Creates an unweighted graph that implements gen:graph from an adjacency list. Each element of the list is a list of vertices where the first vertex is the source and the rest are destinations. Vertices can be any Racket values comparable with equal?.

Examples:
 > (define g (unweighted-graph/adj '((a b c) (b c d)))) > (graph? g) #t > (unweighted-graph? g) #t > (has-edge? g 'a 'b) #t > (has-edge? g 'b 'a) #f

#### 2.2Weighted Graphs

See also the directed-graph and undirected-graph constructors, which create either a weighted or unweighted graph.

 procedure g : any/c
Indicates whether a graph is a weighted graph.

 procedure(weighted-graph/undirected edges) → (and/c graph? weighted-graph?) edges : (listof (list/c any/c any/c any/c))
Creates a weighted graph that implements gen:graph from a list of weighted, undirected edges. Each edge is represented by a list of one weight (label) and two vertices. Vertices can be any Racket values comparable with equal?. Weights can be any Racket values comparable with equal?. Note that some algorithms will fail on non-numerical egde weights.

Examples:
 > (define g (weighted-graph/undirected '((10 a b) (20 b c)))) > (graph? g) #t > (weighted-graph? g) #t > (has-edge? g 'a 'b) #t > (has-edge? g 'b 'a) #t > (edge-weight g 'a 'b) 10 > (edge-weight g 'b 'a) 10

 procedure(weighted-graph/directed edges) → (and/c graph? weighted-graph?) edges : (listof (list/c any/c any/c any/c))
Creates a weighted graph that implements gen:graph from a list of weighted, directed edges. Each edge is represented by a list of one weight (label) and two vertices, and the first vertex in the list is the source and the second vertex is the destination. Vertices can be any Racket values comparable with equal?. Non-existent edges return an infinite weight, even for non-existent vertices. In general, weights can be any Racket values comparable with equal?. Note that some algorithms will fail on non-numerical egde weights.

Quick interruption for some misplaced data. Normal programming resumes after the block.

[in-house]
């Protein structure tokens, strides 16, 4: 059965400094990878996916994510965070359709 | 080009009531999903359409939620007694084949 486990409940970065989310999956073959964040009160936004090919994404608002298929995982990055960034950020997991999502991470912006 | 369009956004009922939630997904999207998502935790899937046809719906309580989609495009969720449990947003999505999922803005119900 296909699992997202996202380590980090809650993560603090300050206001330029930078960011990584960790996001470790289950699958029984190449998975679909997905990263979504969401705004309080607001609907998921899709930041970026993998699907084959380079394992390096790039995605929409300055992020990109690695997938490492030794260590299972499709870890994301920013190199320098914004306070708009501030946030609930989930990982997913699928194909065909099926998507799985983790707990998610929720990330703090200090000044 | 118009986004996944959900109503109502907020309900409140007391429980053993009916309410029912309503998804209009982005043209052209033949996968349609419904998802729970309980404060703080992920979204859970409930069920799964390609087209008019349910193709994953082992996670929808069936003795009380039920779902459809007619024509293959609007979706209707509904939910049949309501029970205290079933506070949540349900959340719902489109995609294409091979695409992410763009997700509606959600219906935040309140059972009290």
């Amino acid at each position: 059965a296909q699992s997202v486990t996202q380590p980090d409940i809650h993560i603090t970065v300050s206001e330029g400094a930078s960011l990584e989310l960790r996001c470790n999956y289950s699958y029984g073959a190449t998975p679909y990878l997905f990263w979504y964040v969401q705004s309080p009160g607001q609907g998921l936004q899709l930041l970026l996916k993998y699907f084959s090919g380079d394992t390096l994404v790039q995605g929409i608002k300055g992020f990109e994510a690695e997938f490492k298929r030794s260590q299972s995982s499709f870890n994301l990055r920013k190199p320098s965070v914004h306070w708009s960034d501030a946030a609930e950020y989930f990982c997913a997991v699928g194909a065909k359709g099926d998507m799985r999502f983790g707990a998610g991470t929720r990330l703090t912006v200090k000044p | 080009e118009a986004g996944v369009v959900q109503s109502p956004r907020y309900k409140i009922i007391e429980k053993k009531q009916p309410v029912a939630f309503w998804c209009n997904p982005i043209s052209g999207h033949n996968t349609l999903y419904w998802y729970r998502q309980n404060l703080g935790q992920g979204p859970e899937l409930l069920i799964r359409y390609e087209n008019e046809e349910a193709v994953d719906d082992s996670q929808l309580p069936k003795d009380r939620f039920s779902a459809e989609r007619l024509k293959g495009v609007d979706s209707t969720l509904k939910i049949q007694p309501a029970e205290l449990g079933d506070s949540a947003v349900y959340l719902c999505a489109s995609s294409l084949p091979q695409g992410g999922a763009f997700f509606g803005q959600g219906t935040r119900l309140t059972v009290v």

Examples:
 > (define g (weighted-graph/directed '((10 a b) (20 b c)))) > (graph? g) #t > (weighted-graph? g) #t > (has-edge? g 'a 'b) #t > (has-edge? g 'b 'a) #f > (edge-weight g 'a 'b) 10 > (edge-weight g 'b 'a) +inf.0 > (edge-weight g 'b 'd) +inf.0

 procedure(undirected-graph edges [wgts]) → (and/c graph? (or/c unweighted-graph? weighted-graph?)) edges : (listof (list/c any/c any/c)) wgts : (listof any/c) = #f
Creates either a weighted or unweighted graph that implements gen:graph from a list of undirected edges and possibly a list of weights. Each edge is represented by a list of two vertices. Vertices can be any Racket values comparable with equal?. If a list of weights is provided, then the result is a weighted graph. Otherwise, the result is an unweighted graph. The number of weights must equal the number of edges. Weights can be any Racket values comparable with equal?. Note that some algorithms will fail on non-numerical egde weights.

Examples:
 > (define g (undirected-graph '((a b) (b c)) '(10 20))) > (graph? g) #t > (weighted-graph? g) #t > (has-edge? g 'a 'b) #t > (has-edge? g 'b 'a) #t > (edge-weight g 'a 'b) 10 > (edge-weight g 'b 'a) 10 > (define g2 (undirected-graph '((a b) (b c)))) > (weighted-graph? g2) #f > (unweighted-graph? g2) #t

 procedure(directed-graph edges [wgts]) → (and/c graph? (or/c unweighted-graph? weighted-graph?)) edges : (listof (list/c any/c any/c)) wgts : (listof any/c) = #f
Creates either a weighted or unweighted graph that implements gen:graph from a list of directed edges and possibly a list of weights. Each edge is represented by a list of two vertices where the first vertex in the list is the source and the second vertex is the destination. Vertices can be any Racket values comparable with equal?. If a list of weights is provided, then the result is a weighted graph. Otherwise, the result is an unweighted graph. The number of weights must equal the number of edges. Non-existent edges return an infinite weight, even for non-existent vertices. Weights can be any Racket values comparable with equal?. Note that some algorithms will fail on non-numerical egde weights.

Examples:
 > (define g (directed-graph '((a b) (b c)) '(10 20))) > (graph? g) #t > (weighted-graph? g) #t > (has-edge? g 'a 'b) #t > (has-edge? g 'b 'a) #f > (edge-weight g 'a 'b) 10 > (edge-weight g 'b 'a) +inf.0 > (edge-weight g 'b 'd) +inf.0 > (define g2 (directed-graph '((a b) (b c)))) > (weighted-graph? g2) #f > (unweighted-graph? g2) #t

#### 2.3Matrix Graphs

 procedure g : any/c
Indicates whether a graph is a matrix graph.